Cobalt supplementation - effect on ewe and lamb performance
The productivity of Irish lowland flocks is low at approximately 1.3 lambs reared per ewe joined, and has remained relatively static for the last 40 years. In this article, Dr. Tim Keady, Teagasc Athenry, looks at the effect of cobalt supplementation on ewe and lamb performance.
Whilst high levels of lamb performance is consistently achievable from grazed grass offered as the sole diet, many producers report that they are unable to finish lambs from grazed grass alone.
Whilst the reasons for producers inability to finish lambs from grazed grass or the lack of an increase in ewe productivity are likely to include ewe genotype, grassland management practices and parasite control, mineral (trace element) deficiency can be an issue.
Cobalt is an essential mineral for sheep as it is a component of vitamin B12, which is acquired by ruminants from the B12 synthesised by rumen microorganisms. Symptoms of deficiency include loss of condition, poor fleece quality, ears become dry and scaly (photosensitisation), loss of appetite, runny eyes with tear staining on the face, and raised worm counts (immune suppression).
As cobalt is not stored in the body and is needed in the rumen, a continuous supply is required throughout the grazing season for vitamin B12 production. Selenium deficiency is associated with poor lamb performance and white muscle disease. Its metabolism is closely related to vitamin E which acts as an antioxidant.
Trace element deficiency
Two of the main trace elements of concern in sheep production are cobalt and selenium. Results from a recent survey undertaken on 56 lowland sheep farms throughout Ireland showed that, based on NRC requirements, herbage on 73% of farms had deficient cobalt concentrations whilst herbage on 11 and 89% of farms had deficient and marginal selenium concentrations, respectively.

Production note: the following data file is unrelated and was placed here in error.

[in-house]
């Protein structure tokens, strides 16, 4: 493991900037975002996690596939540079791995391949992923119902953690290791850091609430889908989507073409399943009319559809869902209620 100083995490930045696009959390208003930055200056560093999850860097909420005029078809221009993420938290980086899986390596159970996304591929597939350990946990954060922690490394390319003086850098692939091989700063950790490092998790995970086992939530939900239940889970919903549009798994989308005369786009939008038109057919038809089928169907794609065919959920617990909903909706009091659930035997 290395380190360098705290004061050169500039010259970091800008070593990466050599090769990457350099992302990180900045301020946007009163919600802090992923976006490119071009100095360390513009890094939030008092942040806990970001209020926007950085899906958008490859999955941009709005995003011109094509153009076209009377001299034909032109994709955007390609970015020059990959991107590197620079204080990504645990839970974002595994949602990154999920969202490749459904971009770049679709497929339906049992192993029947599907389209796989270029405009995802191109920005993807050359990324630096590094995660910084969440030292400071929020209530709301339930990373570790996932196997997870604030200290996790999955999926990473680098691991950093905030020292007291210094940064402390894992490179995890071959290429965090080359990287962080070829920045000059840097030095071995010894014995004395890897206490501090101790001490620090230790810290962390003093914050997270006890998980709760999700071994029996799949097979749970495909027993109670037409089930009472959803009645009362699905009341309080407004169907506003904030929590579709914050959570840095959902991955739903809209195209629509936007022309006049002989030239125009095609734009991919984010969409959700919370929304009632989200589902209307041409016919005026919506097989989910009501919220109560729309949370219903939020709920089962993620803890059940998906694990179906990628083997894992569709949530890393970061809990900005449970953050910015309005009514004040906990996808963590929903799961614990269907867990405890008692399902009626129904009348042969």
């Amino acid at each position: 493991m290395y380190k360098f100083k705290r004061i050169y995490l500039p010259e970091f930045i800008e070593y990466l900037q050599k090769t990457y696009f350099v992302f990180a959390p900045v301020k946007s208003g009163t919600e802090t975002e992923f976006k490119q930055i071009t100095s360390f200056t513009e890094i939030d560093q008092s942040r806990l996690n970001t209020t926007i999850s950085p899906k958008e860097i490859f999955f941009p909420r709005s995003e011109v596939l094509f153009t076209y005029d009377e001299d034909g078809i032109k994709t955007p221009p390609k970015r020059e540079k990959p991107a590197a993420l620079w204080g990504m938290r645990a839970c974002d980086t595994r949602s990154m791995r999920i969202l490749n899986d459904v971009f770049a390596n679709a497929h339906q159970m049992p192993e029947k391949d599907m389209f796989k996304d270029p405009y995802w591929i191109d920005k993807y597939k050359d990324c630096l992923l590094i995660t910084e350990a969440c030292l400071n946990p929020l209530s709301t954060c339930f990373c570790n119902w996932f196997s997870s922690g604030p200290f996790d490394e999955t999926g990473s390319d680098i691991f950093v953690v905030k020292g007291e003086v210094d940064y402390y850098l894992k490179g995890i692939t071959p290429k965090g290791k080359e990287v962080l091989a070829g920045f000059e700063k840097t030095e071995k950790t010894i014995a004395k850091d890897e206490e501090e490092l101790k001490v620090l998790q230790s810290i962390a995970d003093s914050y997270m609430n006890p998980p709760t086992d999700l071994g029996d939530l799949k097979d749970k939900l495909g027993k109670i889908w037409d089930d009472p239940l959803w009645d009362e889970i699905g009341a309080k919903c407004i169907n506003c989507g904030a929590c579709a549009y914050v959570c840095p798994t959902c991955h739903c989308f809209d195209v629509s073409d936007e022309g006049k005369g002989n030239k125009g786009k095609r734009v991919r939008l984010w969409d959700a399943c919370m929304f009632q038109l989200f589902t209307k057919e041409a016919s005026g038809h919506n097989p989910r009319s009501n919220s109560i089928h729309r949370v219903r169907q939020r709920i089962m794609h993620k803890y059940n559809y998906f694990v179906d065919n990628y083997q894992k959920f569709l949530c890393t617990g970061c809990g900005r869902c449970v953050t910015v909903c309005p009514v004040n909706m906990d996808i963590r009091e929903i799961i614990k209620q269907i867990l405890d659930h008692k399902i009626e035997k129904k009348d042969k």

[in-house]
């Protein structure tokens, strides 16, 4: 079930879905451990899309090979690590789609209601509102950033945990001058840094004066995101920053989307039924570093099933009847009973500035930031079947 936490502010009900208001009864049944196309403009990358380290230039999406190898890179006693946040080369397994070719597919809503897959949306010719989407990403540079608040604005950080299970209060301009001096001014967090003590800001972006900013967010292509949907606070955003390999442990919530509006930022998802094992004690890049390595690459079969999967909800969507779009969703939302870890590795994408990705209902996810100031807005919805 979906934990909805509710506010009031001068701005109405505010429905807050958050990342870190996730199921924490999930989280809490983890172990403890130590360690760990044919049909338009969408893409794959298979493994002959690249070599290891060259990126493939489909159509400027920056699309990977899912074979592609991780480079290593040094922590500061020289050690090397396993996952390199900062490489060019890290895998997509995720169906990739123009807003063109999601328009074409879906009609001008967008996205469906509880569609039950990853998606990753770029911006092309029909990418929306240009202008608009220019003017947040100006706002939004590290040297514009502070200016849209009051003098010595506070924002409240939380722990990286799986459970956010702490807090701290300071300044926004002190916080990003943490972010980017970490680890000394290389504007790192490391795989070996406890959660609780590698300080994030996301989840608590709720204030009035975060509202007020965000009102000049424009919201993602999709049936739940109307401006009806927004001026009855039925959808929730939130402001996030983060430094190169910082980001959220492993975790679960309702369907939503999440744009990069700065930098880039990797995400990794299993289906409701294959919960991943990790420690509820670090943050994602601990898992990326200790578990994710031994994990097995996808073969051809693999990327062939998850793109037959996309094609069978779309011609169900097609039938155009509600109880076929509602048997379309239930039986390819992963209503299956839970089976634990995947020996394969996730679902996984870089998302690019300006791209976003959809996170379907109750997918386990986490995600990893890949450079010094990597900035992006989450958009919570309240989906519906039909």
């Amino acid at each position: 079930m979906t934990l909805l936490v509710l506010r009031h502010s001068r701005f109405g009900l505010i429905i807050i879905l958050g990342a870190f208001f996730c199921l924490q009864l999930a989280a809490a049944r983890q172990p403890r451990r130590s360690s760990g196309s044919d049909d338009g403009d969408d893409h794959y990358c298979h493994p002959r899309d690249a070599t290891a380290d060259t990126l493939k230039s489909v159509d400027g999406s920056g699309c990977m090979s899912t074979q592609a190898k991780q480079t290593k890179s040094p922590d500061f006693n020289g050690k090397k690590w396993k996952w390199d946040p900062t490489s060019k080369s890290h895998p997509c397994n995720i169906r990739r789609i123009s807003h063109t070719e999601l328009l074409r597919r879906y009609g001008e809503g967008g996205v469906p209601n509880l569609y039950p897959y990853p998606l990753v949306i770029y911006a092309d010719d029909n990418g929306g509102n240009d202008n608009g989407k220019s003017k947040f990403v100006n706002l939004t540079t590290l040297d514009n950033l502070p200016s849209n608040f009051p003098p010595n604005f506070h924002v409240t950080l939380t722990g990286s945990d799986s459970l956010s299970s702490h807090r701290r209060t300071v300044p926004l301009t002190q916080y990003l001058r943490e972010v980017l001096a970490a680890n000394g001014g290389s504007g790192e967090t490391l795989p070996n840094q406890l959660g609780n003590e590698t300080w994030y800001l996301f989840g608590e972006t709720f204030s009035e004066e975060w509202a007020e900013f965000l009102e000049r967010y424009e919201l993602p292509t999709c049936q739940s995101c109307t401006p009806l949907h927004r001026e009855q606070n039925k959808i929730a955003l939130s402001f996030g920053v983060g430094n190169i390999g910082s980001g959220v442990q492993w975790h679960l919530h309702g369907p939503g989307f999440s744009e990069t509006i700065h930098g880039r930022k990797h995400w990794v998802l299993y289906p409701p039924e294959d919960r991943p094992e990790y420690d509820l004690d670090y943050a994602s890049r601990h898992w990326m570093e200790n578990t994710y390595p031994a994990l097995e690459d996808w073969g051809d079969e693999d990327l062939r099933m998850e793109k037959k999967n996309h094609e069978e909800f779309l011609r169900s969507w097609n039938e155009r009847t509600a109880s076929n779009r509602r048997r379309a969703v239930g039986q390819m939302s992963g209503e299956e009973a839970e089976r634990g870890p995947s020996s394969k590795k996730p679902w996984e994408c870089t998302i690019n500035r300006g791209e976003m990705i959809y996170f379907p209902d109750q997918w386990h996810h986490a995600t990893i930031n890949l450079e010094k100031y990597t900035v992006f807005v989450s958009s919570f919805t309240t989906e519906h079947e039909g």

Athenry ewe study
The effects of supplementation with cobalt, and method of administration (drench, bolus), on ewe reproduction and offspring performance to weaning were evaluated in a recent study at Athenry. There were three treatments: no supplementation (control), cobalt only drench and cobalt only bolus.
The ewes on the cobalt drench treatment received a drench each 2 weeks from 7 weeks pre-joining until 6 weeks pre-lambing. The ewes on the bolus treatment received a bolus at 7 weeks pre joining. The mean cobalt concentration of the grazed grass was 0.10 mg/kg dry matter. Mean plasma concentration of vitamin B12 was marginal or low for 64 and 44% of the ewes which received no supplementation (control) in years 1 and 2 of the study, respectively. The effects of cobalt supplementation and method of supplementation, on ewe performance and the performance of their progeny to weaning is presented in Table 1. Supplementation with cobalt, either by drench or bolus, had no benefit on litter size or the number of lambs reared. Lamb weight at birth or at weaning was not improved by cobalt supplementation, either by drench or bolus.
Table 1: Effect of trace element supplementation on ewe and lamb performance
|Control||Cobalt drench||Cobalt bolus|
|Number of lambs reared per ewe joined||1.79||1.73||1.65|
|Lamb birth weight (kg)||4.7||4.8||4.7|
|Lamb weaning weight (kg)||32.8||32.7||32.8|
Athenry lamb study
The effects of supplementation with cobalt, either alone or in combination with vitamin B12 and selenium, on lamb performance post weaning were evaluated in a recent study at Athenry. There were 3 treatments: no supplementation (control), cobalt supplemented alone, or a combination of cobalt, vitamin B12 and selenium.
The lambs received their treatments, by drench, every 2 weeks. Lambs were drafted for slaughter at regular intervals when they had achieved target liveweight.
During the first 7 weeks of the study (July/August) trace element supplementation had no effect on growth rate. However, as the grazing season progressed supplementation with cobalt, either alone or in combination with vitamin B12 and selenium, increased lamb weight gain. Consequently, trace element supplementation increased average weight at drafting and carcass weight by 2.1kg and 1.4kg, respectively (Table 2). There was no benefit from including vitamin B12 and selenium with cobalt under the conditions of the Athenry farm.
Table 2: Effect of trace element supplementation on lamb performance
|Control||Cobalt||Cobalt + B12 + Selenium|
|Weight at drafting (kg)||45.5||47.4||47.8|
|Carcass weight (kg)||19.1||20.4||20.6|
|Lambs drafted 23rd September (%)||71||87||91|
|Lambs drafted 4th November (%)||92||98||99|
This article first appeared in the Teagasc Sheep Open Day booklet 2022.